Deal of the Week: Hathaway Touts ‘Liberation’
Just in time for the London Book Fair, Little, Brown UK scooped up world rights to Liberation, a thriller by Imogen Kealey (a pseudonym for screenwriter Darby Kealey and author Imogen Robertson), that will be adapted into a film based on Kealey’s script, produced by and starring Oscar-winner Anne Hathaway. Sphere will publish it in the U.K.; Grand Central will publish it in the U.S. Due in spring 2020, the novel, based on real events, follows WWII hero Nancy Wake, who trains with the Special Operations Executive in Britain after her husband is captured by the Gestapo. She then parachutes into France to search for him. Hathaway called Nancy Wake “larger than life in every way,” adding, “In a world that is hungry for more inclusive stories, it’s time for Nancy’s to be told.” The deal was negotiated by Broo Doherty at DHH Literary Agency on behalf of Robertson and Rachel Clements at Abner Stein on behalf of CAA for Darby Kealey. Sphere editorial director Ed Wood reports that Italian rights were sold in a high-five-figure-deal preempt six hours after submission.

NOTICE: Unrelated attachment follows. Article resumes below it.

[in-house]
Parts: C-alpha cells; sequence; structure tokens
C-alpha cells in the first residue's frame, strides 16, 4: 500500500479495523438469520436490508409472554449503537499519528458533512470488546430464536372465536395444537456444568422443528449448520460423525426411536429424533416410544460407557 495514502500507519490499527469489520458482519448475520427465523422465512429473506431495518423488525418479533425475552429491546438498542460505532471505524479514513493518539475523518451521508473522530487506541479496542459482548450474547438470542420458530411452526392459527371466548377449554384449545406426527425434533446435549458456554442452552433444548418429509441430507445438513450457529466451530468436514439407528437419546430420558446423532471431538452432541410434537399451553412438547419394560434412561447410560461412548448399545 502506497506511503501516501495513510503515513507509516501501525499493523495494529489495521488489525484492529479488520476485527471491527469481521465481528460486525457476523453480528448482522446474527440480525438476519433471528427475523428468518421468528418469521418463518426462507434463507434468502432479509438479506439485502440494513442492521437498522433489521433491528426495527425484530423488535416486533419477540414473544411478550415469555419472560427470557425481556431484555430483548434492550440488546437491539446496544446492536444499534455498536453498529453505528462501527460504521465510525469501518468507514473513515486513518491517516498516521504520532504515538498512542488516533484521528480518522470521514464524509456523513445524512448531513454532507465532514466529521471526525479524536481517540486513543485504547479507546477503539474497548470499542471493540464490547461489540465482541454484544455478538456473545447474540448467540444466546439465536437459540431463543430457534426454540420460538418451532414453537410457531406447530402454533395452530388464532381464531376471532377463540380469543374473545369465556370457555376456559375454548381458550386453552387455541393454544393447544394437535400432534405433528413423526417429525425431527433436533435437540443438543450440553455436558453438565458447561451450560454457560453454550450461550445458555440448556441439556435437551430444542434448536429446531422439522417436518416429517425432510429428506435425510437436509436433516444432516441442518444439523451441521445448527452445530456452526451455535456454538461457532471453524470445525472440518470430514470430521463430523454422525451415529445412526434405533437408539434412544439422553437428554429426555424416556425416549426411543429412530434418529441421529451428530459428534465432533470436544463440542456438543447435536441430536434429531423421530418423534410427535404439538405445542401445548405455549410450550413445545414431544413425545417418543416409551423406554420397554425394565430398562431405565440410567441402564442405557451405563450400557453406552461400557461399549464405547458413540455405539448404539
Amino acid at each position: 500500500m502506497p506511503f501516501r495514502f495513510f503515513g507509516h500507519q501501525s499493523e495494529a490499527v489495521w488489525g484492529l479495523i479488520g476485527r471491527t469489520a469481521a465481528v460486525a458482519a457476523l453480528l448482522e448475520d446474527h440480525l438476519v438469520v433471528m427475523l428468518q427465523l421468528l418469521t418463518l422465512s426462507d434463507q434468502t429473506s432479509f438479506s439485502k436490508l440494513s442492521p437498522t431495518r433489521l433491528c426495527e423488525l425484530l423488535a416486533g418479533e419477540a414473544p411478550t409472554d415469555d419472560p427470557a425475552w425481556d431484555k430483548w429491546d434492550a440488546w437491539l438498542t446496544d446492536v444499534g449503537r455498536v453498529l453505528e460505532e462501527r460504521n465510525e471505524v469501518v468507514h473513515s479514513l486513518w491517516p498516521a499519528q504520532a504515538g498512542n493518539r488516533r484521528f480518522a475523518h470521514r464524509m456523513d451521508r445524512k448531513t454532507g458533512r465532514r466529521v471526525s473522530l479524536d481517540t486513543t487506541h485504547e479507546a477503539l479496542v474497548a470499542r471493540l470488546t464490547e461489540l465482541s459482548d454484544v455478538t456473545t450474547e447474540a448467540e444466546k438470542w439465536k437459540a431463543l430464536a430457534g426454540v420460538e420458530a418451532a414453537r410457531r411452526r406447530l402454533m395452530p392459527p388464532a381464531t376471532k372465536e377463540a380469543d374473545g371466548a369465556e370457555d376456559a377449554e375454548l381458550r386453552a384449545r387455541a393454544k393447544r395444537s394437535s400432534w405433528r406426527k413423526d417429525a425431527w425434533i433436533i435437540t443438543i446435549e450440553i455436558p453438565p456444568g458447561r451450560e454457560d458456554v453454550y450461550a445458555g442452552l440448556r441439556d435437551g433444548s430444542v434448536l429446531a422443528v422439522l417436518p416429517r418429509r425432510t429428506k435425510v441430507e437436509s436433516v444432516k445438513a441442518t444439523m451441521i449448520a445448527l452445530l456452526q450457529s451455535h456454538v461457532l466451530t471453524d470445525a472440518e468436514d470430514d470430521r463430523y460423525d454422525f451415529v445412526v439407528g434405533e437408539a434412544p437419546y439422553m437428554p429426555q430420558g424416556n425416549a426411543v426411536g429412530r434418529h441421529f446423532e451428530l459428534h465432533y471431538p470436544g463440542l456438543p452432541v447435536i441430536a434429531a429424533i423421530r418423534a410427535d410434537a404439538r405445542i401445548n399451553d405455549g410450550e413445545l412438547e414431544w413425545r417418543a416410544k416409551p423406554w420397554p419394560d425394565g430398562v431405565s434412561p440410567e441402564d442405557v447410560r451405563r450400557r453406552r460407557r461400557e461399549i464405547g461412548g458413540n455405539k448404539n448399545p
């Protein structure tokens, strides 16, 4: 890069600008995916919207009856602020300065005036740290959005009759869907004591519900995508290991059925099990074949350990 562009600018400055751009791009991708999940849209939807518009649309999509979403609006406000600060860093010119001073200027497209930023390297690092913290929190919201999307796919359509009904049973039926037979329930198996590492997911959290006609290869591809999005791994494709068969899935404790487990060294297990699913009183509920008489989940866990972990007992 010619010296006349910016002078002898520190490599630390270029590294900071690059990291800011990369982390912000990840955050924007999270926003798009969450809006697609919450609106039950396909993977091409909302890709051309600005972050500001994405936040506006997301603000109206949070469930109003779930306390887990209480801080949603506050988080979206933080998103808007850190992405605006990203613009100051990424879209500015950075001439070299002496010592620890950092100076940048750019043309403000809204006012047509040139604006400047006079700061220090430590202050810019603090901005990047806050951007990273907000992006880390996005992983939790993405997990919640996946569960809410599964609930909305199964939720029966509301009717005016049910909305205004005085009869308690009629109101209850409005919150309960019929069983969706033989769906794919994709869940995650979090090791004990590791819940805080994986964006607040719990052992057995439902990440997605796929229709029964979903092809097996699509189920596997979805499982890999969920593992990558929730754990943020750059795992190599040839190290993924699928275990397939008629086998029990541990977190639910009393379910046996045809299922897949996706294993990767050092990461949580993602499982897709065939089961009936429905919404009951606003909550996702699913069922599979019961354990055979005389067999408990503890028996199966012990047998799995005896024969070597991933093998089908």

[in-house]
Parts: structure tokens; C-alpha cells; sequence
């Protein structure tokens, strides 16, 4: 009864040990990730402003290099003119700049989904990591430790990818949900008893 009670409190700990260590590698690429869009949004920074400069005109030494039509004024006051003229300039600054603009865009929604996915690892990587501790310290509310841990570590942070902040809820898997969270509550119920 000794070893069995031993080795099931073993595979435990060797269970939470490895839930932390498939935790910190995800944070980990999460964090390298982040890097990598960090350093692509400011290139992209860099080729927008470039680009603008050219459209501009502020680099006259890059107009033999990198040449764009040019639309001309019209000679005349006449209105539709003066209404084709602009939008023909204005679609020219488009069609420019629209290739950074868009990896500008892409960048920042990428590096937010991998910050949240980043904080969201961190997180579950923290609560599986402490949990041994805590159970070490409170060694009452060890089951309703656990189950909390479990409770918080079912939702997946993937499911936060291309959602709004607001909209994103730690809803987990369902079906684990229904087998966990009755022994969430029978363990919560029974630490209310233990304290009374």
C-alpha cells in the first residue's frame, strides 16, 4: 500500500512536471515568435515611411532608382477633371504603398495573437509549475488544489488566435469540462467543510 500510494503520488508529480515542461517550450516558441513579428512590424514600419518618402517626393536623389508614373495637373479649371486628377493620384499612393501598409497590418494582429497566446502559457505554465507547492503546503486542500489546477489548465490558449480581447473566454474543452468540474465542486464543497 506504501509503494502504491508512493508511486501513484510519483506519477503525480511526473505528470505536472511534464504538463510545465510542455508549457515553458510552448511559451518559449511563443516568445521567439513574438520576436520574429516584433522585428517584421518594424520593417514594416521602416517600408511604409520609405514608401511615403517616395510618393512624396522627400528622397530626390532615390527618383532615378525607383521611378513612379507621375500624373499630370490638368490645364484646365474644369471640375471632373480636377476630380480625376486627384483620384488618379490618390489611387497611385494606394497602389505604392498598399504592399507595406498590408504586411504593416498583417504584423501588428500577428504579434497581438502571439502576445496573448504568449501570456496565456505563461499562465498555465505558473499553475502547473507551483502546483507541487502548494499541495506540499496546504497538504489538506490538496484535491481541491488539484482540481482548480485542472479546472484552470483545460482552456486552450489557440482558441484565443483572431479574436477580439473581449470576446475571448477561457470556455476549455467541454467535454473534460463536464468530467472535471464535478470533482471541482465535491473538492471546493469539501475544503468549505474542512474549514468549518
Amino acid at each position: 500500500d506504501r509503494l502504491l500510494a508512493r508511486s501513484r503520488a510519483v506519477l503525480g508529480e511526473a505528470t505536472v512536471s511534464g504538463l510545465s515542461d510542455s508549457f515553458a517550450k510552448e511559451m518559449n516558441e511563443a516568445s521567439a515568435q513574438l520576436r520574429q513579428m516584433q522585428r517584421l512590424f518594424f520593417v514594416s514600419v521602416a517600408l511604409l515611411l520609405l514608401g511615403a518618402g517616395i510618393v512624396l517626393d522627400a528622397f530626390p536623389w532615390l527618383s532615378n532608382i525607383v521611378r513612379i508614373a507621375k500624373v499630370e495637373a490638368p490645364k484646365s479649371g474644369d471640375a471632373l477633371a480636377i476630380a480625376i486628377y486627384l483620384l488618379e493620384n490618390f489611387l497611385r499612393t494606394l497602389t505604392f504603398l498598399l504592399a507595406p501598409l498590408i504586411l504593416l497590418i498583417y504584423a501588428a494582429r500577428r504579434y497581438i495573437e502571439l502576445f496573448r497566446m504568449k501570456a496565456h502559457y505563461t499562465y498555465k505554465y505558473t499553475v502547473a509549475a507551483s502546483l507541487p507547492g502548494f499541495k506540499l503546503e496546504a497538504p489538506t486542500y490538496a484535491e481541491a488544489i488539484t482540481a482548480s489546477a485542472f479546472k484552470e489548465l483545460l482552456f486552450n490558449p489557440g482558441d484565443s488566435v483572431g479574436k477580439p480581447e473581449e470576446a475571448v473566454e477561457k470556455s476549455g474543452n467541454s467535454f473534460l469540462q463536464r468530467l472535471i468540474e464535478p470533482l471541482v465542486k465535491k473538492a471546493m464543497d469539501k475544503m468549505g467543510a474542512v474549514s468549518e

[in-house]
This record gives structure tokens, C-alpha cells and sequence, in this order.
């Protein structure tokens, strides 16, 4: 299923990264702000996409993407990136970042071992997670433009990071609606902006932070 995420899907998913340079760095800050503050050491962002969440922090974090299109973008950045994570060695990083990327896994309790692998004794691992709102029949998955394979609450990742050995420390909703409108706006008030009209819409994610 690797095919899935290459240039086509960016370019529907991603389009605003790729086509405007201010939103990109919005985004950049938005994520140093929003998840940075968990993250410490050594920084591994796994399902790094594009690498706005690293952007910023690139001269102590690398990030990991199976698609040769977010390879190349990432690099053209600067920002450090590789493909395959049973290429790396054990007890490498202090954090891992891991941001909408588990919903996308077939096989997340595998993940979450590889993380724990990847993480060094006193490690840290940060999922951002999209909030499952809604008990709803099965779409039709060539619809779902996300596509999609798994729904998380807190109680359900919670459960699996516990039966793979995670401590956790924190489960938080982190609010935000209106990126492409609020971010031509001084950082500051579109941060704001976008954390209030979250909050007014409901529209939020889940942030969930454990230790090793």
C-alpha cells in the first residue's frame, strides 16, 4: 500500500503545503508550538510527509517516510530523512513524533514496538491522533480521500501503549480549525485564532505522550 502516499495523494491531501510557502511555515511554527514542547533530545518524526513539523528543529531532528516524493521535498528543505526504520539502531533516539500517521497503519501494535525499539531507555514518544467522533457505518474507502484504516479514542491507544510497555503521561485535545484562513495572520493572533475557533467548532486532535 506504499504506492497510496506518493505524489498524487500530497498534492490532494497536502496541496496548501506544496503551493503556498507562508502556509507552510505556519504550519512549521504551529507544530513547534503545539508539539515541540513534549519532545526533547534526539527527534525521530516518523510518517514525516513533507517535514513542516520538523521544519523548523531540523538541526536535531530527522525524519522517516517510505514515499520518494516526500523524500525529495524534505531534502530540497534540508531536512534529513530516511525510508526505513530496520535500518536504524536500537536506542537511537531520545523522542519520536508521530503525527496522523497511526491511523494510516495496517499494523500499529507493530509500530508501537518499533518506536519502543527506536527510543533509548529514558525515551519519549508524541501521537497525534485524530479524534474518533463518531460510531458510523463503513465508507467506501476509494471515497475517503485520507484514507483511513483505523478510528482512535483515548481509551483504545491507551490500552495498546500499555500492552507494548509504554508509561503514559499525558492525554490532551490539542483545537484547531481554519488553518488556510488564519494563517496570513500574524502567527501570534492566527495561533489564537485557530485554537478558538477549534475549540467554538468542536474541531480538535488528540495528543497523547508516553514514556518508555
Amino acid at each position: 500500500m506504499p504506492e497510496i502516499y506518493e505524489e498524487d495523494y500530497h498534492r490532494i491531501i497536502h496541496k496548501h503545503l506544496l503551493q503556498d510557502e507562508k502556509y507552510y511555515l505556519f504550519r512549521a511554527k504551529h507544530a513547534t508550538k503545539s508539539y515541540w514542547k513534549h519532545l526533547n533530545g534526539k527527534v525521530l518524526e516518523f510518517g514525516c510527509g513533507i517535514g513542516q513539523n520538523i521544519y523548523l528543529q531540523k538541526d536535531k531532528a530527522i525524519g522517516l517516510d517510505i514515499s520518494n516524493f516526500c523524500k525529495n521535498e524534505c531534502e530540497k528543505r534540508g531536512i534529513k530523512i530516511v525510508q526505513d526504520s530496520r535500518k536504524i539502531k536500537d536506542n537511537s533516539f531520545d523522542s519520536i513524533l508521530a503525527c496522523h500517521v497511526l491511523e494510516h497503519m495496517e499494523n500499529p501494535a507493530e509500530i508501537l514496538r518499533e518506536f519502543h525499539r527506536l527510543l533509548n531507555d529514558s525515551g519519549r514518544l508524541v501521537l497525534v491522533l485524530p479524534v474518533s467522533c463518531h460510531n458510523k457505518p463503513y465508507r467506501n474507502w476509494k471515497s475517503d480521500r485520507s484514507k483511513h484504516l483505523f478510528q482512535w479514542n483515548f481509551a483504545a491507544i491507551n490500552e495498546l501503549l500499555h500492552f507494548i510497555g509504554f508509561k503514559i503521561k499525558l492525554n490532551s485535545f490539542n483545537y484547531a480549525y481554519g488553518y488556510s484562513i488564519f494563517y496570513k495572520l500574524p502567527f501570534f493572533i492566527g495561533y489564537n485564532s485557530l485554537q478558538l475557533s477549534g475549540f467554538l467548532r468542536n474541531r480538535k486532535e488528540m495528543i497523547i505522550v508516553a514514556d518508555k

FROM THE U.S.
Talley Catwalks to Ballantine
André Leon Talley, the former creative director of Vogue, host of his own Sirius Radio program, and the subject of the documentary The Gospel According to André, has penned a second memoir, The Chiffon Trenches. Ballantine executive editor Pamela Cannon picked up North American and open market rights from David Vigliano of AGI Vigliano. Talley continues his story from his 2003 bestseller, ALT: A Memoir, revealing more about his life behind the scenes at Vogue and his early years in fashion.
Centrello Nabs Nosrat’s Next
In a preempt, Random House president Gina Centrello snagged world rights (excluding U.K.) to Salt, Fat, Acid, Heat author Samin Nosrat’s What to Cook,a continuation of her collaboration with artist and New York Times visual columnist Wendy McNaughton. Centrello called the author a visionary and a gifted writer, adding, “We believe strongly in Samin’s philosophy that food is a powerful force for connecting people and bringing them together at the table.” Andy Ward will edit the book, which the publisher said “promises to help readers navigate the unique set of considerations that all cooks face each time they enter the kitchen: time, ingredients, resources, and preferences.” Nosrat said she “wrote Salt, Fat, Acid, Heat to teach readers how to cook,” noting that, next, she wants to “illuminate for home cooks how chefs take stock of their surroundings and resources every time they enter the kitchen.” Nosrat was represented by Kari Stuart at ICM; McNaughton was represented by Charlotte Sheedy,who has her own agency.